Ugandan women and children walk past submerged homes in an area flooded by heavy rains in Soroti, Uganda, Sept. 18 2007.
Ugandan women and children walk past submerged homes in an area flooded by heavy rains in Soroti, Uganda, Sept. 18 2007.
Ugandan women and children walk past submerged homes in an area flooded by heavy rains in Soroti, Uganda, Sept. 18 2007.

Over the past few years river Nyamwamba in Kasese has persistently burst its banks, causing deaths, displacement of persons and severe damage to property in the affected areas.

And this year several disaster prone areas in east Africa including Kasese district of Uganda are expected to be hit diseases like cholera as a result of flooding caused by El Niño.

According to the July – August report by the United Nations Office for Coordination of Humanitarian Affairs (UNOCHA), the El Nino, which now has the high probability of occurrence of 90 per cent, ill most likely be the worst in 30 years and will hit parts of Tanzania, Kenya, Rwanda, Burundi, Somalia and other parts of Uganda. The UN agency also indicates that the El Niño will affect the food security situation and other attendant social malaises in the East Africa and Horn regions.

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In 2002 and 2009 the East Africa and Horn regions experienced El Nino and UNOCHA, quoting FESW NET, says this time the above-normal rains will continue through October 2015 and into 2016.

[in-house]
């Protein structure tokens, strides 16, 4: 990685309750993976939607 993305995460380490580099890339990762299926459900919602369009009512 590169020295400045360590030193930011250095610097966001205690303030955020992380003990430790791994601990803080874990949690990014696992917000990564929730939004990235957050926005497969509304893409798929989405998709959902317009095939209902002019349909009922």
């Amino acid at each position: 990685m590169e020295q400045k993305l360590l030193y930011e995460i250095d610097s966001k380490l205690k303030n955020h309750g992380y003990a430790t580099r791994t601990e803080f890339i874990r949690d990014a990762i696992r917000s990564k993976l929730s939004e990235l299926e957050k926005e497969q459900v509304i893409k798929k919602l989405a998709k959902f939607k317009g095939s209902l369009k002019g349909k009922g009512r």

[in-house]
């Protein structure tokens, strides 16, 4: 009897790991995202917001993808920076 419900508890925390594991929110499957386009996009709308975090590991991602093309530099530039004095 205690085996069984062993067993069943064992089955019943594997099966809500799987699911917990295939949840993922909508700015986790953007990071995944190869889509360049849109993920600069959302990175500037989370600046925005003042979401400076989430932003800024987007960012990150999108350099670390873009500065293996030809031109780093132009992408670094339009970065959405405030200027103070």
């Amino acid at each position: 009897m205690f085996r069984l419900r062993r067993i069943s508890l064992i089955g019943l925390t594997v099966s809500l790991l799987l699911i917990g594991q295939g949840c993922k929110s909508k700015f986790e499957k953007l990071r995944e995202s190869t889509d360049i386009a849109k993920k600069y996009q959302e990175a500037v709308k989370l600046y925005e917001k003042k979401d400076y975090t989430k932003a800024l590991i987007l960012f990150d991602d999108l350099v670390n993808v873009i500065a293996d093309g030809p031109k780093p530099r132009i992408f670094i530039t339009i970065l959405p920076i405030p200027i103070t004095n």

“Parts of Uganda, Tanzania, Rwanda, Burundi, Somalia and Kenya are expected to experience severe flooding while other parts of the region will experience drought conditions. Prolonged severe flooding may lead to outbreaks of Rift Valley Fever and other tropical water-borne diseases,” the UN release states in part. Already, according to UNOCHA, there are reported cases of cholera especially in the coastal areas of Somalia, Kenya and Tanzania.

“Other notable areas include major counties of Kenya, Kasese District in Uganda, South Sudan internally displaced persons’ sites and the Burundi refugees in Nyarugusi and Kigoma Districts transit centres,” the release states and calls for urgent preparedness in livestock vaccination and, water and sanitation interventions in the flood-prone areas.

“Preparedness measures and early action are required to mitigate the impacts of the drier-than-normal conditions and flooding in affected areas, “ the release states and says other social malaises include infrastructure damage, cutting off access to communities, crop damages in the field and post-harvest losses.

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